Swoboda: Well, I started very simple, with a basic cream, a face lotion and a body lotion, very minimal. Over the years the product range expanded and now I offer 45 different products like aetheric oiles and soaps, highly potent and high-quality.

Q: What is your current message to the women in the countryside, the world and to the women in general? What do you recommend and advice would you give to them?

Swoboda: The women I just can advise: they should be self-reliant, stand on their own feet, they shall be able to assert themselves. They shall learn much! They shall educate themselves, and they shall take care of their emotions…this is what I can tell to the women. But most women do this anyway.

Q: What is your message to the government of the EU and other western countries that finance the war in different ways?

Swoboda: Here I would address the women as well! Especially I do not understand that the women, the young women, do not take to the streets no more! One can only change things by protesting in the street! I cannot understand why the young people, the young women globally do not demonstrate against the war, I cannot understand this! I don’t know, there is so much rubbish on Facebook and in social networks, they talk about so many matters of no importance. Although it would be possible to coordinate in these social networks and take action now better than anytime before! If this happened globally and if the women, in which i have the biggest trust, took in hand then, I do believe, the wars soon would be over. I don’t see no other way.

Q: Now I come to a different subject. You are in the age of 80 and still beautiful. After the death of your husband there were many men who wished to be with you. Why did you stay without a second marriage, and do you think that women can live normally without men?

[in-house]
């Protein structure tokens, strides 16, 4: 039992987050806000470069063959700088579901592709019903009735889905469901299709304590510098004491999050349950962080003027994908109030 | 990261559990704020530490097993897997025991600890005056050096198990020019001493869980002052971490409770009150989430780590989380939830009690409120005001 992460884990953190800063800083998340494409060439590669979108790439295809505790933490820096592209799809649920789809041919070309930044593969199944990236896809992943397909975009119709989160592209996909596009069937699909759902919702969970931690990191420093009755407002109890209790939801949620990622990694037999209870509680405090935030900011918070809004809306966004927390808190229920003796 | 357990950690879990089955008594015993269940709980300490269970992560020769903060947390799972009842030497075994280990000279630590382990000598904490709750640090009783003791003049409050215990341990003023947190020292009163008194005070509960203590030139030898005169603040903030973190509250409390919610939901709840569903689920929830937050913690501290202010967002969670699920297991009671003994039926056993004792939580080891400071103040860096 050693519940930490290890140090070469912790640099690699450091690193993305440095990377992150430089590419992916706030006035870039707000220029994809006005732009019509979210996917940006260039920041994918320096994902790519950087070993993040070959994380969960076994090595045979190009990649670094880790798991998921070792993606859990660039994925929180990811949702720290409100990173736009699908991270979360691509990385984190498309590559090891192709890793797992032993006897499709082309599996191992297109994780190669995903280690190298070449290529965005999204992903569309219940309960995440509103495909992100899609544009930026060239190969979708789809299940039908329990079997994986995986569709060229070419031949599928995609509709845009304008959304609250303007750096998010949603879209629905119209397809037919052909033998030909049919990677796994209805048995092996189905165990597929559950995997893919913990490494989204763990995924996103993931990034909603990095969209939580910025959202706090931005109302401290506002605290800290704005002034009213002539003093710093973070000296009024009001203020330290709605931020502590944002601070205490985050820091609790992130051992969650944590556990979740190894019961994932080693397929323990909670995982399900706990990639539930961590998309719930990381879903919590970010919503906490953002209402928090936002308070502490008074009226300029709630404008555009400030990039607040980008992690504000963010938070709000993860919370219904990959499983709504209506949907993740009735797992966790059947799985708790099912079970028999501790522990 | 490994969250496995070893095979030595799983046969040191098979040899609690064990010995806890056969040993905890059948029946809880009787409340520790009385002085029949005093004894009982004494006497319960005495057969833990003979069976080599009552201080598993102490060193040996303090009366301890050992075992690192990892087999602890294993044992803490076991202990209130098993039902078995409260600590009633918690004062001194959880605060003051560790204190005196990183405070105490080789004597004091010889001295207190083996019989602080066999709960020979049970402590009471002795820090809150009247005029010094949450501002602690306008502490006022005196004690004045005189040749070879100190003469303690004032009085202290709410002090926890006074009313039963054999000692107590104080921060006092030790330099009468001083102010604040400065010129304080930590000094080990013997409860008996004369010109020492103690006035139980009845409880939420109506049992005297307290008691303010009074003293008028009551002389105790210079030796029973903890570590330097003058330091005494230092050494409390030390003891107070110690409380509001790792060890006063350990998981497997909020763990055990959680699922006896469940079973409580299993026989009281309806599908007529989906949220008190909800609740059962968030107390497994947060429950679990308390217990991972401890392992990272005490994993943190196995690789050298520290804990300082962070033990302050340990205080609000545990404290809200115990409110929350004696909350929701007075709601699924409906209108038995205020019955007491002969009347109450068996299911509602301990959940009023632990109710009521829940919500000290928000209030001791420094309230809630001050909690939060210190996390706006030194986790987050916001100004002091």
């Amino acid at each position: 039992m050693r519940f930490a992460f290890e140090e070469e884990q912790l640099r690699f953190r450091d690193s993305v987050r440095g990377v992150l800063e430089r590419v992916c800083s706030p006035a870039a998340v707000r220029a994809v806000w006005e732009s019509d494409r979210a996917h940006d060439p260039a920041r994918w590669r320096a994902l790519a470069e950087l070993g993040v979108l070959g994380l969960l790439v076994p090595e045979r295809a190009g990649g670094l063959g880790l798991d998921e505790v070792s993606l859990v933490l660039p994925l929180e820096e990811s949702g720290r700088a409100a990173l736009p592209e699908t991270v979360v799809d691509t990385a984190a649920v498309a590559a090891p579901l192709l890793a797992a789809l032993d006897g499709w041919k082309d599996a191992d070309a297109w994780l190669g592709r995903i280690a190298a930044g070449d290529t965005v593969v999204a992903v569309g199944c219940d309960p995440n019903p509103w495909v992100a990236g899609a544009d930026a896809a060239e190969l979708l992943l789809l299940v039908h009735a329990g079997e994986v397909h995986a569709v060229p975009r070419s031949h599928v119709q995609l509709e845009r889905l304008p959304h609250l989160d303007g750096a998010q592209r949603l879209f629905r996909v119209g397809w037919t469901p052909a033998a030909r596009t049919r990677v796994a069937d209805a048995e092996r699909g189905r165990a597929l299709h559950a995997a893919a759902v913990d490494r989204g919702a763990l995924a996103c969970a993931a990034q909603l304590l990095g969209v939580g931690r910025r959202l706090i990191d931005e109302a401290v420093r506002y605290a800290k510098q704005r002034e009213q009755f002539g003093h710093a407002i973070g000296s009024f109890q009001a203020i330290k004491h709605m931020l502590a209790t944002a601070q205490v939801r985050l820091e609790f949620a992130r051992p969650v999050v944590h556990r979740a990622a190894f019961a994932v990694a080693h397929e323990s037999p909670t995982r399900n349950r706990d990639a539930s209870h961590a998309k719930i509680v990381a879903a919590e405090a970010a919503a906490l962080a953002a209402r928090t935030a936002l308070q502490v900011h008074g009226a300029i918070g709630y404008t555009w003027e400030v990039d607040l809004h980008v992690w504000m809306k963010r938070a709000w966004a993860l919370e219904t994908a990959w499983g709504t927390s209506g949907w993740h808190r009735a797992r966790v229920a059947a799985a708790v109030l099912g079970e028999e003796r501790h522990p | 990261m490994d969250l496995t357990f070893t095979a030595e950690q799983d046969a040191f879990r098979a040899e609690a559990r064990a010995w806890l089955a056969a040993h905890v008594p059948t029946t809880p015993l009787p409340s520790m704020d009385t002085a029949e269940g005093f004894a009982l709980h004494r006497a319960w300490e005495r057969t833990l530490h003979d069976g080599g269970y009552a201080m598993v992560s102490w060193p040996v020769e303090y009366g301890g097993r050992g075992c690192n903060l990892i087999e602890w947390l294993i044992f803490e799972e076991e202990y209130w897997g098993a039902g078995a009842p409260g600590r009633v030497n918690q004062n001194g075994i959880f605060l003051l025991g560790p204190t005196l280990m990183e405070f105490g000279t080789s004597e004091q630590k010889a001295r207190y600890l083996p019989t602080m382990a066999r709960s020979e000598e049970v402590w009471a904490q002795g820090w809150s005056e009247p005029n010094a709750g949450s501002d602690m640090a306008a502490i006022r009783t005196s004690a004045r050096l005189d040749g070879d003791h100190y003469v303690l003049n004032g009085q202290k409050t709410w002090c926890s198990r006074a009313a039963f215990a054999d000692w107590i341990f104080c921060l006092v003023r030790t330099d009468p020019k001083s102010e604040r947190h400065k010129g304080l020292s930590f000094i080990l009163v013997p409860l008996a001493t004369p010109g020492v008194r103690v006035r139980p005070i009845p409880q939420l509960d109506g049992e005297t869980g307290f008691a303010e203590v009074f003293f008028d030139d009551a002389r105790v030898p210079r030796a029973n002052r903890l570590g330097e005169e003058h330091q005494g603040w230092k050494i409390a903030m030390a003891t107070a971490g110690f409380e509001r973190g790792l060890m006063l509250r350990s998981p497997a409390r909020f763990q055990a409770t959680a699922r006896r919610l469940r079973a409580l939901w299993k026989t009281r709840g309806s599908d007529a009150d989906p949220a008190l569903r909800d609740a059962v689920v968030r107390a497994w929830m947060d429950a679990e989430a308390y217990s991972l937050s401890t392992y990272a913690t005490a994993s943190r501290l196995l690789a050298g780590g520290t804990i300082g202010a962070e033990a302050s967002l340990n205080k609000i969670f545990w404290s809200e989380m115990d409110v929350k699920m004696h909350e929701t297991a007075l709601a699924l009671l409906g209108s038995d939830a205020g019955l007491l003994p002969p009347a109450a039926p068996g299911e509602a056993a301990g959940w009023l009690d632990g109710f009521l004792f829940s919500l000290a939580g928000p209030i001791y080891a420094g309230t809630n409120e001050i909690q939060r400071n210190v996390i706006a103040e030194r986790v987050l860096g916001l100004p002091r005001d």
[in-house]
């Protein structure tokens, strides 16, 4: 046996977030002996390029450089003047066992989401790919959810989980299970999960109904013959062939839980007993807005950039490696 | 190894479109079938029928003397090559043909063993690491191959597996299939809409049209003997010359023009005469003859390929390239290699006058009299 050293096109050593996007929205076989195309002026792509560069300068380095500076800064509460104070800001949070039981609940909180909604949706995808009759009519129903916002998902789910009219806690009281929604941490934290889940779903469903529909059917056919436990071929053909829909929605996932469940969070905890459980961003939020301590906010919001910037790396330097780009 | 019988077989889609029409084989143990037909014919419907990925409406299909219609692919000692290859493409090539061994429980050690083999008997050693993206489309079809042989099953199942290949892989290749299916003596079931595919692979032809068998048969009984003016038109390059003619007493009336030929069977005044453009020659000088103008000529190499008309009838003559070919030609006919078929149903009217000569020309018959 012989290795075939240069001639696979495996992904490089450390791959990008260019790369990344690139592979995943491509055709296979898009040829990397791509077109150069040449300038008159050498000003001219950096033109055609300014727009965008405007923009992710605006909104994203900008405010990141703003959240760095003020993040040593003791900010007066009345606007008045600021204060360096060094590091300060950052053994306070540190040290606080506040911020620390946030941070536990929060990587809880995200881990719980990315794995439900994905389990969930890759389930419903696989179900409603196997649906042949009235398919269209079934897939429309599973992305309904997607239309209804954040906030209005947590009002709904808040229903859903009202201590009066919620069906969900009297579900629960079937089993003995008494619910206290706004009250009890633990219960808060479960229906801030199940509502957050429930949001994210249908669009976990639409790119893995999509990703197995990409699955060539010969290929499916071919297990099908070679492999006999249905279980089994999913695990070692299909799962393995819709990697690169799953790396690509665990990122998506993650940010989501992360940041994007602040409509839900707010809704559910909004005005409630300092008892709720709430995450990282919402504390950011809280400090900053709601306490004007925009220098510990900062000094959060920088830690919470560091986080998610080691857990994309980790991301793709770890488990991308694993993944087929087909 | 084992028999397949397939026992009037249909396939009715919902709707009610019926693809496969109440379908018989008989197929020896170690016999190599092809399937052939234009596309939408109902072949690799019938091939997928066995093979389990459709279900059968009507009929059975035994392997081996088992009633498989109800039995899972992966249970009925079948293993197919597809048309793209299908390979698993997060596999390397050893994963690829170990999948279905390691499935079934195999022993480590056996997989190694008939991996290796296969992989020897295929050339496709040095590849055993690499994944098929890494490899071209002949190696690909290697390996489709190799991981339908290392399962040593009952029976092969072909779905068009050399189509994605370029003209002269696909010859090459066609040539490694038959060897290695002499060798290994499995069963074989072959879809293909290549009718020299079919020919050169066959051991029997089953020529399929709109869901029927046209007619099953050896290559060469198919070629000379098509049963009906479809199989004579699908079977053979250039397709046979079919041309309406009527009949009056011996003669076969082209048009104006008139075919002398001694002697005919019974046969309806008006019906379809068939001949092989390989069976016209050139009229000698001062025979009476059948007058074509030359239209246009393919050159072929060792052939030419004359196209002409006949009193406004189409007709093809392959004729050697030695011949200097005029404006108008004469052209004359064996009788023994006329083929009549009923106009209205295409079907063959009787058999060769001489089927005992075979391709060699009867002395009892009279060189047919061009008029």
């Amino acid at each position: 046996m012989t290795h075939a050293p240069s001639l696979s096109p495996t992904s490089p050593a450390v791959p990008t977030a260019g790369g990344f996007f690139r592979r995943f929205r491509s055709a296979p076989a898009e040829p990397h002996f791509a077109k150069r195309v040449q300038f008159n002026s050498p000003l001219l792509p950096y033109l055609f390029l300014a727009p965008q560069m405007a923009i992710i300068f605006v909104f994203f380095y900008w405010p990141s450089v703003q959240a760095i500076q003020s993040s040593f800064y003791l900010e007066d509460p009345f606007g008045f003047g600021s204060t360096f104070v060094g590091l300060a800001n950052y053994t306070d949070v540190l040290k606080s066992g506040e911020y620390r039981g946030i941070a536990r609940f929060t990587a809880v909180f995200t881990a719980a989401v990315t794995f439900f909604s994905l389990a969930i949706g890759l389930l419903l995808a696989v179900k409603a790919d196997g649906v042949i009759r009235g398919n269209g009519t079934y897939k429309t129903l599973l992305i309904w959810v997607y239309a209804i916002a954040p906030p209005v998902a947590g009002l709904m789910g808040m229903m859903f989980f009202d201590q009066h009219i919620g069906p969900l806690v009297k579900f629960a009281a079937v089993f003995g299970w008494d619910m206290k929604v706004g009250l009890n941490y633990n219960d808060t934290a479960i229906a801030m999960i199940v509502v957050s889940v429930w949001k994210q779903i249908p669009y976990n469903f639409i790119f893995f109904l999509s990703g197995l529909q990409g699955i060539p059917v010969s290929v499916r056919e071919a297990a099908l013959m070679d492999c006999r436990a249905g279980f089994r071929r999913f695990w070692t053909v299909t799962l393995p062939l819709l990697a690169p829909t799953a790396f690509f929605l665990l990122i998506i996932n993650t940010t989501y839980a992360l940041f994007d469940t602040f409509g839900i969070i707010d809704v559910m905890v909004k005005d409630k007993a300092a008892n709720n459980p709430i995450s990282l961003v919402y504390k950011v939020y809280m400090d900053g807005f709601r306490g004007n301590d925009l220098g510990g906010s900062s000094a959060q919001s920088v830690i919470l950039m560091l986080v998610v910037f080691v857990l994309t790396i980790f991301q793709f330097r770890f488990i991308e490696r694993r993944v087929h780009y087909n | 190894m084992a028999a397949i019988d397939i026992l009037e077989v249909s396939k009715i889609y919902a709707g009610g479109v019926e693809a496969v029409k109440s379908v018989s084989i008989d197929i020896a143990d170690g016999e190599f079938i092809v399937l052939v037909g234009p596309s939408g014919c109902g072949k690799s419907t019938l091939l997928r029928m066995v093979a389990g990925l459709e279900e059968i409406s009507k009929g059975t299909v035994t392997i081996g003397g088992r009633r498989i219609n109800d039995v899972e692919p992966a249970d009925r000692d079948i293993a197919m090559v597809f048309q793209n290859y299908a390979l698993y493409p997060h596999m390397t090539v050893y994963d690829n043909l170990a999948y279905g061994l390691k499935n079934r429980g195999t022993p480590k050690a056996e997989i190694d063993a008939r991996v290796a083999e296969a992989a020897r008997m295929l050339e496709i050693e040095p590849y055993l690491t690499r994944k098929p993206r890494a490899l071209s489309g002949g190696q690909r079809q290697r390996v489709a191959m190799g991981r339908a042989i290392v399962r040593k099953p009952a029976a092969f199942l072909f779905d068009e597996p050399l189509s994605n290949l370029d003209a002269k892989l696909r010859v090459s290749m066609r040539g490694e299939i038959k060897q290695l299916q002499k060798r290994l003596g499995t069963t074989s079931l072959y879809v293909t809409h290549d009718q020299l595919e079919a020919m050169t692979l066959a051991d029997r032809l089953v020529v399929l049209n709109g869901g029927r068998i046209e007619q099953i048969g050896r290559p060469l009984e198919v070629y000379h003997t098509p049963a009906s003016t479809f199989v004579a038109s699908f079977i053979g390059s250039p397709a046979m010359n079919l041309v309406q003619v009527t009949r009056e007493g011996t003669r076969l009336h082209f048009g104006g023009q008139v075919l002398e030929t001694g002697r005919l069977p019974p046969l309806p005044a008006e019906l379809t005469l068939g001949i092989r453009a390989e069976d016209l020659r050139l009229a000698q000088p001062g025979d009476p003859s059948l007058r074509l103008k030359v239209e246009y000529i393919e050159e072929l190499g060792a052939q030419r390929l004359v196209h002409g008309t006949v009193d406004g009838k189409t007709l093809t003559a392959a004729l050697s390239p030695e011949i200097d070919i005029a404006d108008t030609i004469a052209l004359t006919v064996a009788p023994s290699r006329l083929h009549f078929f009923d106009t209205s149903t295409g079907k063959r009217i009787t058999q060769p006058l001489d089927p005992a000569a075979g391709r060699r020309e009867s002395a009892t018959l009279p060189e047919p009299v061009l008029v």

Swoboda: Of course they can live without men! I am very happy to live without men! Yes, I did not miss anything in my life! That’s the point! I had so many friends, I had so many affairs in my life and I failed to do nothing. Maybe this is why can be easily alone now. I don’t know. Possibly. No, particularly I can be alone because I am able to be with a person as a pair. Well, if you are able to be on your own, you are able to be with somebody, too. If one can be a pair with somebody, maybe one can be alone, too; but this is not granted.

Well I am very happy. I have lived with so many people, that I don’t miss it at all. I need my friends, I surely need my friends. Without friends it would be a sad life. I need my family and my friends. This is what I need for sure, and I have it.

Q: Coming to the young women. what would you advise the young woman to do in order to build themselves, being strong from the very beginning? Do you think that they should try everything and decide what they want? And how they should keep on what they want? Where does the building of the personality of the woman start?

Swoboda: In the childhood, of course. Every human being, man or woman, starts building his personality in the childhood: education in the parental home, environment and character form the human being; it’s the parents, the genetic inheritance, the people around them, the friends, it’s where you’re born into, which chances you get in life; this is what is important. And if you are with your mind, even when you got nothing, even if you come from a bad home, a bad environment, if got little chances, the more you have to learn, the more you have to shape yourself and the stronger you will get.

Q: Are you satisfied with the woman of today? How she is, how she behaves?

Swoboda: The women believe they have to…well, it’s important that they fight for their rights…

Q: What is the difference between the woman now and the woman of the past?

Swoboda: The women have to fight for their rights, obviously. But they have to be aware of Capitalism! It’s not just about to sit in the boards of directors. It’s OK if there are there as many women as men, and if they were as many managers as the men who do this job. It’s about the same income for the same jobs, of course. But fighting all these battles the women should not forget in which society they live, in which capitalist society. They should look through. They should fight it. They should ally themselves with others. How else should there be change? I don’t know. It’s just about interconnection. Awareness and interconnection. And if one knows that, one must connect. This can happen in the internet, in social networks. But then one must take the streets. Just to post on Facebook helps nobody. That’s nonsense, and weakness.